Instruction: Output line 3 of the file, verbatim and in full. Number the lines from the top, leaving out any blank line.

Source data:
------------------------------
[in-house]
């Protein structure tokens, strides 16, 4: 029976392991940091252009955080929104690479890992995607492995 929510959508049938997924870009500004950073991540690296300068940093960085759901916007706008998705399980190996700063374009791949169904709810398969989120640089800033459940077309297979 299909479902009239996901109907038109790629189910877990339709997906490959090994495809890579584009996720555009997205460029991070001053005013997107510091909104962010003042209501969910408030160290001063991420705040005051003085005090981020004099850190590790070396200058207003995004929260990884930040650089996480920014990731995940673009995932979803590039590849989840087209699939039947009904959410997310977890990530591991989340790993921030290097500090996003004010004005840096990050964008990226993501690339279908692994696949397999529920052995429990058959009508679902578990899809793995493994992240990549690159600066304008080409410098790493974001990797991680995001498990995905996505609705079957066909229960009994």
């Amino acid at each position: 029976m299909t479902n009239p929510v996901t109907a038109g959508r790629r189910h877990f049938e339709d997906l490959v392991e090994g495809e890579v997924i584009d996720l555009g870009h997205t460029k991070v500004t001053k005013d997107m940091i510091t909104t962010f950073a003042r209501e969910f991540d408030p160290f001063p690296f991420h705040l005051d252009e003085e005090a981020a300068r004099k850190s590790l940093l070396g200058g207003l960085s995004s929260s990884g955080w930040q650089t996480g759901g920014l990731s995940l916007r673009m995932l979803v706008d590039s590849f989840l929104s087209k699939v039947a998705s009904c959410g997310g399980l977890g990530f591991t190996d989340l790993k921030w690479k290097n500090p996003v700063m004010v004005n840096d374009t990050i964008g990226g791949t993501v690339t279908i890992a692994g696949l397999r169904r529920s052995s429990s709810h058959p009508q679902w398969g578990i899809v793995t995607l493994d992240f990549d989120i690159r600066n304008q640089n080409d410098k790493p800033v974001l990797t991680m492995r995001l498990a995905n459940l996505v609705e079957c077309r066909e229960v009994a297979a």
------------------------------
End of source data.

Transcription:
């Amino acid at each position: 029976m299909t479902n009239p929510v996901t109907a038109g959508r790629r189910h877990f049938e339709d997906l490959v392991e090994g495809e890579v997924i584009d996720l555009g870009h997205t460029k991070v500004t001053k005013d997107m940091i510091t909104t962010f950073a003042r209501e969910f991540d408030p160290f001063p690296f991420h705040l005051d252009e003085e005090a981020a300068r004099k850190s590790l940093l070396g200058g207003l960085s995004s929260s990884g955080w930040q650089t996480g759901g920014l990731s995940l916007r673009m995932l979803v706008d590039s590849f989840l929104s087209k699939v039947a998705s009904c959410g997310g399980l977890g990530f591991t190996d989340l790993k921030w690479k290097n500090p996003v700063m004010v004005n840096d374009t990050i964008g990226g791949t993501v690339t279908i890992a692994g696949l397999r169904r529920s052995s429990s709810h058959p009508q679902w398969g578990i899809v793995t995607l493994d992240f990549d989120i690159r600066n304008q640089n080409d410098k790493p800033v974001l990797t991680m492995r995001l498990a995905n459940l996505v609705e079957c077309r066909e229960v009994a297979a």